Birth of endangered Arabian leopard cub gives hope to conservationists
The birth of a rare Arabian leopard cub in Saudi Arabia has given hopes of a revival of the 'critically endangered’ species.
The female cub is now one of 16 born as part of a captive-breeding programme at the Arabian Leopard Breeding Center in Taif, located in the North West region of Saudi Arabia.
It is part of a campaign to bring the animal back from near extinction. There are fewer than 200 in the wild after centuries of habitat loss and poaching.
The International Union for Conservation of Nature (IUCN) says the species is “critically endangered.”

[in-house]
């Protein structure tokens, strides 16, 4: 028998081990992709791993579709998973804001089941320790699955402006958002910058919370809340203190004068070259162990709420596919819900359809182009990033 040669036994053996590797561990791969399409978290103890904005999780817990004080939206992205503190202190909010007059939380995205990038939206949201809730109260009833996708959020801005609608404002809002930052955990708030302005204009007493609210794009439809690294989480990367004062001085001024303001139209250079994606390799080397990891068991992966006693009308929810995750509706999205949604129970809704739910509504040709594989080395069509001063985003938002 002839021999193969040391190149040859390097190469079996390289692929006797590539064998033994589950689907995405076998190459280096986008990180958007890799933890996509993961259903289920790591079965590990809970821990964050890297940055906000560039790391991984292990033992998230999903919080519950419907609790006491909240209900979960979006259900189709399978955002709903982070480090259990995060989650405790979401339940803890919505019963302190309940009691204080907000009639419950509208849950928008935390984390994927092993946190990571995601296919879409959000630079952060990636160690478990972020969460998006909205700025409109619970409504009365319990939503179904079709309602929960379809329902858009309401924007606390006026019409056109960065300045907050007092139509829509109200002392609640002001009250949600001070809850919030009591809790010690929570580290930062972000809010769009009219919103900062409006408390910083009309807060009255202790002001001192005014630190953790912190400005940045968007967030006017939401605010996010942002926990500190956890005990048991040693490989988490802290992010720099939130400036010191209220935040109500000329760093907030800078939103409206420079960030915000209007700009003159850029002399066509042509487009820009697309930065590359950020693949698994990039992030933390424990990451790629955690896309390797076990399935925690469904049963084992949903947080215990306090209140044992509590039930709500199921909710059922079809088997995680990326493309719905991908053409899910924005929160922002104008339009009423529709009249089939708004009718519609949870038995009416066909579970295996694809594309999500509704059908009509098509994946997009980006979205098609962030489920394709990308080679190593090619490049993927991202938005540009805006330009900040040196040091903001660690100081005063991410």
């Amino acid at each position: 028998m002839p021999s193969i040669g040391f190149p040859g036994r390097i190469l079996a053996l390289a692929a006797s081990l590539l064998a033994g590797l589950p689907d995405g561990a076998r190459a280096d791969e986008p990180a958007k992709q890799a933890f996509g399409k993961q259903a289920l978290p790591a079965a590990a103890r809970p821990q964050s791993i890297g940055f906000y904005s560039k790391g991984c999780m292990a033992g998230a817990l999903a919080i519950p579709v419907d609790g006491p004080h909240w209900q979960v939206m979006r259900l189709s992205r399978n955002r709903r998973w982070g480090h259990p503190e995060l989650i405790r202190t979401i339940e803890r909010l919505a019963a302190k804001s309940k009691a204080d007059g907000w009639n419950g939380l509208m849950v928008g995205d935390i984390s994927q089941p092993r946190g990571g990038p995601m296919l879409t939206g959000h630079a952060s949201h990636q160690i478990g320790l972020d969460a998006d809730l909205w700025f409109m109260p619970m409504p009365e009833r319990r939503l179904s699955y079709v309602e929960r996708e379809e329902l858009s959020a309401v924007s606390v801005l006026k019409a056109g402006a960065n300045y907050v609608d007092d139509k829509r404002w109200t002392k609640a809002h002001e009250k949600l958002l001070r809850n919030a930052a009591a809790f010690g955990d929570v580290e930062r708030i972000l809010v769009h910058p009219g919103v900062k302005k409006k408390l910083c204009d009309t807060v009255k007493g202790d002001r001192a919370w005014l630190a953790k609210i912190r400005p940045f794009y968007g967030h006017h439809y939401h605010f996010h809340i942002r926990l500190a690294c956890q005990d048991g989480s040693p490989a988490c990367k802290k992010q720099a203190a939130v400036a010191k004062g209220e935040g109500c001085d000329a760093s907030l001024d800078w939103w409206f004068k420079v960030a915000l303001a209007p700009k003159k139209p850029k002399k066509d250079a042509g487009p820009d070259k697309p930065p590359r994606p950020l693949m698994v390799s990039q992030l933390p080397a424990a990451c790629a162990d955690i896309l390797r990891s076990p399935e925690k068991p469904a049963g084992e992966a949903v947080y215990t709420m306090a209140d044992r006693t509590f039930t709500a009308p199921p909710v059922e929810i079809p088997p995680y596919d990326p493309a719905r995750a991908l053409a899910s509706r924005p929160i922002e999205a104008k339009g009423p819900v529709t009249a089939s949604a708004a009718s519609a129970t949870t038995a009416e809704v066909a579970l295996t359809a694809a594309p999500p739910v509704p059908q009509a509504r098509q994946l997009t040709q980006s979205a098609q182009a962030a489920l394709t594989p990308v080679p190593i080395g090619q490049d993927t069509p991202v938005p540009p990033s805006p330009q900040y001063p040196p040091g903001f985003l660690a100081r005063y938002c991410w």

The Arabian leopard is the smallest member of the leopard family and arrived in Arabia almost 500,000 years ago, emerging out of Africa. It can be found in the wild in Oman, Yemen and Saudi Arabia.
Dr Ahmed Almalki, Nature Reserves Director for the Royal Commission (RCU) for AlUla, said: “This birth is significant because it is one step further toward reviving the Arabian leopard.
"We believe that saving endangered species such as the Arabian Leopard is critical to the protection of our planet and the natural balance of our ecosystem. Our goal at RCU is nothing less than to restore the power of nature’s balance.”
The leopards will eventually be reintroduced into the wilderness in the mountains of AlUla by restoring the population through the breeding programme and by creating suitable habitats.